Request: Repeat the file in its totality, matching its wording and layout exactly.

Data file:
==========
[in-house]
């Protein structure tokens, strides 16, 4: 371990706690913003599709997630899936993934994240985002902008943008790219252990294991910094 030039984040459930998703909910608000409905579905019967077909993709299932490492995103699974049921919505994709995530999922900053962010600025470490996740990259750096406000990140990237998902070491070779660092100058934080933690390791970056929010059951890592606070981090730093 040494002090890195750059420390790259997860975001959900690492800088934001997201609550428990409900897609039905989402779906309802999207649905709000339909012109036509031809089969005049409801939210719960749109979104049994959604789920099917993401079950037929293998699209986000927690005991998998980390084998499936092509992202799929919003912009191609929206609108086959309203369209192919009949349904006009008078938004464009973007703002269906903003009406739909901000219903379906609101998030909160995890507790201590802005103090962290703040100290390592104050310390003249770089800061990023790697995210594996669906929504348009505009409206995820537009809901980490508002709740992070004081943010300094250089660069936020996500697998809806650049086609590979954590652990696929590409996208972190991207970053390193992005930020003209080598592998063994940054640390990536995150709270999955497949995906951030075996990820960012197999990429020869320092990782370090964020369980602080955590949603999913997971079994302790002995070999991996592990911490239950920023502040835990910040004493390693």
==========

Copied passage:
[in-house]
């Protein structure tokens, strides 16, 4: 371990706690913003599709997630899936993934994240985002902008943008790219252990294991910094 030039984040459930998703909910608000409905579905019967077909993709299932490492995103699974049921919505994709995530999922900053962010600025470490996740990259750096406000990140990237998902070491070779660092100058934080933690390791970056929010059951890592606070981090730093 040494002090890195750059420390790259997860975001959900690492800088934001997201609550428990409900897609039905989402779906309802999207649905709000339909012109036509031809089969005049409801939210719960749109979104049994959604789920099917993401079950037929293998699209986000927690005991998998980390084998499936092509992202799929919003912009191609929206609108086959309203369209192919009949349904006009008078938004464009973007703002269906903003009406739909901000219903379906609101998030909160995890507790201590802005103090962290703040100290390592104050310390003249770089800061990023790697995210594996669906929504348009505009409206995820537009809901980490508002709740992070004081943010300094250089660069936020996500697998809806650049086609590979954590652990696929590409996208972190991207970053390193992005930020003209080598592998063994940054640390990536995150709270999955497949995906951030075996990820960012197999990429020869320092990782370090964020369980602080955590949603999913997971079994302790002995070999991996592990911490239950920023502040835990910040004493390693």